The upshot is that Trump’s lawyers could still ask the justices to vote yet again on whether to stay the Pennsylvania Supreme Court’s ruling and stop the counting — thus effectively giving the states electors to Trump. This time the decision would come before nine justices, not eight, because Barrett has now joined the court.
We know that Roberts and the three liberals would vote to leave the Pennsylvania order in place. And we have strong reason to think that the four justices conservatives who already voted to overturn the Pennsylvania Supreme Court’s decision would do so again.
Assuming they do, the deciding vote would be Barrett’s.
There is a strong presumption that courts shouldn’t intervene to change the rules in election disputes right before the voting or in the middle of it. The rules shouldn’t be changed in the middle of the game.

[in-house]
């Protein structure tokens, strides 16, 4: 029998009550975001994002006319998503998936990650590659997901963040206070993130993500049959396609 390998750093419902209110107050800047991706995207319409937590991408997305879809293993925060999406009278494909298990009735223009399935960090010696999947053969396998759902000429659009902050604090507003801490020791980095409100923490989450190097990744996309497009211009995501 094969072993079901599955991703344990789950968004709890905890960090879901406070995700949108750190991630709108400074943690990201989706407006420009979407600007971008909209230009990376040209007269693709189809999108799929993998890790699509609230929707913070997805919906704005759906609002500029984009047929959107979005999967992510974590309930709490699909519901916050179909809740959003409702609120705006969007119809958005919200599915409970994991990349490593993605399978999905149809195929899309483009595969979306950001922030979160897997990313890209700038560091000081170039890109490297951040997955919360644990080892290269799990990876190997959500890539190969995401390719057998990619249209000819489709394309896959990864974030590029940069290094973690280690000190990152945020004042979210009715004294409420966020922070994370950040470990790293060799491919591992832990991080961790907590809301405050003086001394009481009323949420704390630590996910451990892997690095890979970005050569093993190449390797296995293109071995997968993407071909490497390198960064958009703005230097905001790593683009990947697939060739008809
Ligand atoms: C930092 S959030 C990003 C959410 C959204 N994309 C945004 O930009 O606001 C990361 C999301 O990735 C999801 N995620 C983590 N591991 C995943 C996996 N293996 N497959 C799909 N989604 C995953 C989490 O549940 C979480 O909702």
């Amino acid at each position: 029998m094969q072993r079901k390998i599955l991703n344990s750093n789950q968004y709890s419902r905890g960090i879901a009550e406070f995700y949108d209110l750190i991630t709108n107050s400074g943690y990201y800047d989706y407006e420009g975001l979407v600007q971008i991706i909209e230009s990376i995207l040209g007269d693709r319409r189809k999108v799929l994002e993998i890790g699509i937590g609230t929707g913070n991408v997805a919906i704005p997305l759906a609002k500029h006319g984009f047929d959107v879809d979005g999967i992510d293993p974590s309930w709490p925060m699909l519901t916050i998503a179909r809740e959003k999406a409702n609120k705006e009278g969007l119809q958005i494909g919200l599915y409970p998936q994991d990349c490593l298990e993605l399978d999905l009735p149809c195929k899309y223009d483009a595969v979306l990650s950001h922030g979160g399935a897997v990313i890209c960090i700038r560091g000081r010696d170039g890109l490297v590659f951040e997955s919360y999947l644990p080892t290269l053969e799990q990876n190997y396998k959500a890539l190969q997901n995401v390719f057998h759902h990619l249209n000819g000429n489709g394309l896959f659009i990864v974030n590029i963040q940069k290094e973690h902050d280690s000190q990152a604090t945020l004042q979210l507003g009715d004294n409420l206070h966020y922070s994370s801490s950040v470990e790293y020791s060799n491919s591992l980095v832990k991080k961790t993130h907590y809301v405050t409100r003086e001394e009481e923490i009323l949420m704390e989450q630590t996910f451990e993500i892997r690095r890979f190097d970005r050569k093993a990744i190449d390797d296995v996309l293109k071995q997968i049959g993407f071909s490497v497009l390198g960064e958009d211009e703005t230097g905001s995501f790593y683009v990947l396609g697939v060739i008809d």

So it would be an outrage if Barrett voted to overturn the Pennsylvania State Supreme Court’s ruling and stop the counting of votes received after Election Day. Indeed, the outrage would be worse than in Bush v. Gore. Then, the Supreme Court stopped a recount. This time, the court would be stopping the count itself. That could disenfranchise Pennsylvanians who mailed their ballots after the U.S. Supreme Court’s October 19 ruling leaving the vote-counting deadline in place.